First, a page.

Eating too much fat and sugar as a child can alter your microbiome for life, even if you follow a healthy diet when you're older, according to new research.
The study from the University of California, Riverside is one of the first to show a significant decrease in the total number and diversity of gut bacteria in mature mice fed an unhealthy diet when they were juveniles.
"We studied mice, but the effect we observed is equivalent to kids having a Western diet, high in fat and sugar and their gut microbiome still being affected up to six years after puberty," explained UCR evolutionary physiologist Theodore Garland. "You are not only what you eat, but what you ate as a child!"
Garland's team looked for impacts on the microbiome, which refers to all the bacteria as well as fungi, parasites, and viruses that live on and inside a human or animal, after splitting the mice into four groups - one group was fed the standard 'healthy' diet, another was fed the less healthy 'Western' diet, while one group had access to a running wheel for exercise, and the other didn't.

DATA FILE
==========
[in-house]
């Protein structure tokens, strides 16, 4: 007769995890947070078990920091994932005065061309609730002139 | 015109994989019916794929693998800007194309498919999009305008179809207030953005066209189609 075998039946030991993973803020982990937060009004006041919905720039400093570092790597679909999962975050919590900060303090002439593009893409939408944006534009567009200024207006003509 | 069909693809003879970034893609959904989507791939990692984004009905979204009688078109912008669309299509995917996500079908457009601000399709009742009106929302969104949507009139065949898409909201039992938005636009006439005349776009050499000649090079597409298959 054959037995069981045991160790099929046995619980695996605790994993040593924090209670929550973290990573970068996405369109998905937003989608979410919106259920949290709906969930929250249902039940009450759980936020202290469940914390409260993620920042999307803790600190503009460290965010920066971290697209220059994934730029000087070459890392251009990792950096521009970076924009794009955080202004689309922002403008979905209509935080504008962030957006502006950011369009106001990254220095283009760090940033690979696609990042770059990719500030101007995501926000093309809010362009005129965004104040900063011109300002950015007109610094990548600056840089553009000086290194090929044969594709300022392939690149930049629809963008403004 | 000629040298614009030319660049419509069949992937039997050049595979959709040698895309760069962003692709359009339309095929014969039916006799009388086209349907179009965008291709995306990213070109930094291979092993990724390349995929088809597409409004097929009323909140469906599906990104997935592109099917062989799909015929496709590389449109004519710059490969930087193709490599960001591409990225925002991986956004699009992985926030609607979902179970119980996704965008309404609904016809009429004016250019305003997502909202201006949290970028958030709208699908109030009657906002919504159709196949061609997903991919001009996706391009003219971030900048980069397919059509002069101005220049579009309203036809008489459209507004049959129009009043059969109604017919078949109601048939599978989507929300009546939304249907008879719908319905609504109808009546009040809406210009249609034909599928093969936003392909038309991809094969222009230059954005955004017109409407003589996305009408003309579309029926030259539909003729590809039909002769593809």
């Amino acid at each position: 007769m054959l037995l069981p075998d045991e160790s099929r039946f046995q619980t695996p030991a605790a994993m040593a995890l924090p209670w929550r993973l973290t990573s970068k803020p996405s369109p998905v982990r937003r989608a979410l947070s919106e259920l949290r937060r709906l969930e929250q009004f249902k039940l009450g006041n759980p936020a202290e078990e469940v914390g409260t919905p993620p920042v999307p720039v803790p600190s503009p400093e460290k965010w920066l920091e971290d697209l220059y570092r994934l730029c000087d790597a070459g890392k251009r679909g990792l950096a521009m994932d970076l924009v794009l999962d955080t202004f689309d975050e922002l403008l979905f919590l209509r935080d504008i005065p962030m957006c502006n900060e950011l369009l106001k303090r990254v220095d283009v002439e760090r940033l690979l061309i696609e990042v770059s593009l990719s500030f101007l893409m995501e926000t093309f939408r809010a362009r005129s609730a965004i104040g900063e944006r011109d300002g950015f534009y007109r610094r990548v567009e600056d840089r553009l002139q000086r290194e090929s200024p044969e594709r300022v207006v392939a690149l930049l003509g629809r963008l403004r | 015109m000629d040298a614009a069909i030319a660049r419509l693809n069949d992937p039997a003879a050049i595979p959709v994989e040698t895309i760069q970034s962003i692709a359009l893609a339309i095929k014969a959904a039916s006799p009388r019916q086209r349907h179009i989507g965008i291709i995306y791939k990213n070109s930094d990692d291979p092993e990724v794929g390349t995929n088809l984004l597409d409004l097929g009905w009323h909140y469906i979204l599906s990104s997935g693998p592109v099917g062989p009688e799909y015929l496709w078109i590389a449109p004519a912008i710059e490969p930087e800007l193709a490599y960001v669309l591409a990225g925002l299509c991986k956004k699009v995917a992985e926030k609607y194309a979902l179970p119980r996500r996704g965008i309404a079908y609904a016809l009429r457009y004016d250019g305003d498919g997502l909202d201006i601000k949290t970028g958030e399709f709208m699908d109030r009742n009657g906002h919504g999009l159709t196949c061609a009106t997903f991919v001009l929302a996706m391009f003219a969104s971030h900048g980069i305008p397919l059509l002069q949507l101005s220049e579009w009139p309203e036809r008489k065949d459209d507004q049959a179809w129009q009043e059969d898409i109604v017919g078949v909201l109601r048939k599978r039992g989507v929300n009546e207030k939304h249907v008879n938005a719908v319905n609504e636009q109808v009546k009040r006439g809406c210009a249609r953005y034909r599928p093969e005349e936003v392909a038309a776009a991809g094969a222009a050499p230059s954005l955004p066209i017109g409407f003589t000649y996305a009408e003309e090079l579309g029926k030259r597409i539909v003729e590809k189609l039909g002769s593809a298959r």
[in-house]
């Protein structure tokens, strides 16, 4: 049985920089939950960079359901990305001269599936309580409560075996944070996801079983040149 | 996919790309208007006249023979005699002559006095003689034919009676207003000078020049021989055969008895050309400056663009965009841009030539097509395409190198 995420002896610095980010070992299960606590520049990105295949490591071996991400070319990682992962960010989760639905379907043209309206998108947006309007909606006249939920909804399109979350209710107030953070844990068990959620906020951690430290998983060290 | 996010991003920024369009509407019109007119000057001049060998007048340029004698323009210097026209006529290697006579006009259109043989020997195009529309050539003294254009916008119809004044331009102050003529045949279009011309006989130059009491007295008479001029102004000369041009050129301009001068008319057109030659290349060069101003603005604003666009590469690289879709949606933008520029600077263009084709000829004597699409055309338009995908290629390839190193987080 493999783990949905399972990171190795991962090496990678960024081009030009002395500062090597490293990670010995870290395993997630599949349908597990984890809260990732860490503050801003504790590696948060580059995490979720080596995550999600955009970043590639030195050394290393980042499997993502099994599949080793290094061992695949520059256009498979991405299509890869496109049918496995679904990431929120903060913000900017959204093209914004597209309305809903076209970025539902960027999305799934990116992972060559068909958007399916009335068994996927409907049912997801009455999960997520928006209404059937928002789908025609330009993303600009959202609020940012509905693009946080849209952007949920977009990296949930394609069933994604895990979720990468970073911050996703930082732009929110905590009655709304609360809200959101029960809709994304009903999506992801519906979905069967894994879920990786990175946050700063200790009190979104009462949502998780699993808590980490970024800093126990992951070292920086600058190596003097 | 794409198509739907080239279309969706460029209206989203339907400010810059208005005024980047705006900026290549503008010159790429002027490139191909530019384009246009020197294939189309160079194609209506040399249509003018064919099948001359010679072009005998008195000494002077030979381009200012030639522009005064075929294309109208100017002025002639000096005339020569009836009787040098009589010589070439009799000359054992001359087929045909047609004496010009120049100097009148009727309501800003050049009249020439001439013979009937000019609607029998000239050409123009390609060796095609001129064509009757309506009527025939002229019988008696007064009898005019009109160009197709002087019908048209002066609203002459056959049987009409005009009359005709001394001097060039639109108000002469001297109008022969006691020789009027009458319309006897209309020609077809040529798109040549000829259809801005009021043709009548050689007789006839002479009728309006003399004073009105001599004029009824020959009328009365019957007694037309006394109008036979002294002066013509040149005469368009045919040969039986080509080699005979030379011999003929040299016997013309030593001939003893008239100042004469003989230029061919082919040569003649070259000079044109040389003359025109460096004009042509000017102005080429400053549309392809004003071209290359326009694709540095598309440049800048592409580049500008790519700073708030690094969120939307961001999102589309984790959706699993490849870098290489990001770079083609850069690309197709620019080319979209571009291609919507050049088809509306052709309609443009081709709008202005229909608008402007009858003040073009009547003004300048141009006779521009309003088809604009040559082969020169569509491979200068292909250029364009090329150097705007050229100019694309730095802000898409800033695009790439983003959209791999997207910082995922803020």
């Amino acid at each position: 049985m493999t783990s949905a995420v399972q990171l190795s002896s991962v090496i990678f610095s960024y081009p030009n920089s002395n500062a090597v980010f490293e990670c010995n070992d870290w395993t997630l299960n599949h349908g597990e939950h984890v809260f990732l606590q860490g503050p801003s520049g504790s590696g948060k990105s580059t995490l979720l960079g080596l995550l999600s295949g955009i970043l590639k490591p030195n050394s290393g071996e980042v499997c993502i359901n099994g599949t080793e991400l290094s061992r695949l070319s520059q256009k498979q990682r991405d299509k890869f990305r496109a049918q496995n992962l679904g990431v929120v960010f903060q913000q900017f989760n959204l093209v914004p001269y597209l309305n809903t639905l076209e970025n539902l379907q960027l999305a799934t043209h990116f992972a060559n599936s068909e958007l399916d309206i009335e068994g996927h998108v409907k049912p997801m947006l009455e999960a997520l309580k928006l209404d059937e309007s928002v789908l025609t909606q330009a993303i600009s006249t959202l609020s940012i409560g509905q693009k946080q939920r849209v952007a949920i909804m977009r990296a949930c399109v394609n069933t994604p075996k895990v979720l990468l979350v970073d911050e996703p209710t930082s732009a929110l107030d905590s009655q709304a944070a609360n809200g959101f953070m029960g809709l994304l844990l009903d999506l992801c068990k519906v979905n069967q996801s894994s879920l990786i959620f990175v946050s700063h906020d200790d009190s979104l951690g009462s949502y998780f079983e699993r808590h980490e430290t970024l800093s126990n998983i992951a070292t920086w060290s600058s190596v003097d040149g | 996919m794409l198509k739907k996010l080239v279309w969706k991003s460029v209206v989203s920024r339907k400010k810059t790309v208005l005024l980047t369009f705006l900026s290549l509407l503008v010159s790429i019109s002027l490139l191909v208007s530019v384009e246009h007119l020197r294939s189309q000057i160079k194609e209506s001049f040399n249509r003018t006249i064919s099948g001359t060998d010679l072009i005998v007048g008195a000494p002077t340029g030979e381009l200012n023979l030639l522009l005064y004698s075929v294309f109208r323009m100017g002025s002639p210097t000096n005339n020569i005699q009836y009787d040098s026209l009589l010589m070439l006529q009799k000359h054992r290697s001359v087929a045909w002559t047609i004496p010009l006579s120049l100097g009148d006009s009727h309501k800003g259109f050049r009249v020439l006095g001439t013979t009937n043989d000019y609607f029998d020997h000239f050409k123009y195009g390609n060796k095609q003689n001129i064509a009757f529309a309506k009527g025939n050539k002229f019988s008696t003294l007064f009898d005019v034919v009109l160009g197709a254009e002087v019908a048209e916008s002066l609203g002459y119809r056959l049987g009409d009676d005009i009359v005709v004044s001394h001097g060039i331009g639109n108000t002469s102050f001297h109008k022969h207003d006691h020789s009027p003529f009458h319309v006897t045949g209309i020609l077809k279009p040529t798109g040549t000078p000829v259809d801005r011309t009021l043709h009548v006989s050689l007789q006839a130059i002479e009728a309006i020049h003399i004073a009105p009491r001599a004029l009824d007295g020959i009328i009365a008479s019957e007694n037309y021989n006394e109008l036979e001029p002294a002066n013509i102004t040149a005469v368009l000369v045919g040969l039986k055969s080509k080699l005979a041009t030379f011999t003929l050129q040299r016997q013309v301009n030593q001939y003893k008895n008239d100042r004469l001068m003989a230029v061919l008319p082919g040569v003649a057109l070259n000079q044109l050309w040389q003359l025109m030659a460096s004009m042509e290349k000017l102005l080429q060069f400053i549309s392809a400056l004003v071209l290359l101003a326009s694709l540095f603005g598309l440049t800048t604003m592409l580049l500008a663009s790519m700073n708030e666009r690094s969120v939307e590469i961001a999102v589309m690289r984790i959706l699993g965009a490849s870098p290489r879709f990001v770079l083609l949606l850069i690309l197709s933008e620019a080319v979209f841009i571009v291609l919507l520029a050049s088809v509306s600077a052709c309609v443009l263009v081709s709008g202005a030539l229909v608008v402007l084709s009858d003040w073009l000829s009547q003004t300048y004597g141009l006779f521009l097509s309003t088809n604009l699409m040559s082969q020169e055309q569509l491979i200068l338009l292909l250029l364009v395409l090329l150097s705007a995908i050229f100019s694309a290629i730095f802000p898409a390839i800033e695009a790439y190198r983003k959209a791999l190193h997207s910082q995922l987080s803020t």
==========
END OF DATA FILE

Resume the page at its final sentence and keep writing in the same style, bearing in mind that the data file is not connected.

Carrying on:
After three weeks, all of the mice were returned to a standard diet and no exercise, and at the 14-week mark, the team examined the diversity and abundance of bacteria in their microbiome.
They found that eating a Western diet early in life had more long-lasting effects on the microbiome than early-life exercise.
The researchers plan to repeat the experiment and take samples at extra points to help get a better understanding of when the microbiome changes first appear and whether they continue much further in life.
However, regardless of when the effects first appear, the researchers believe it's significant that they were observed so long after changing the diet, and then changing it back.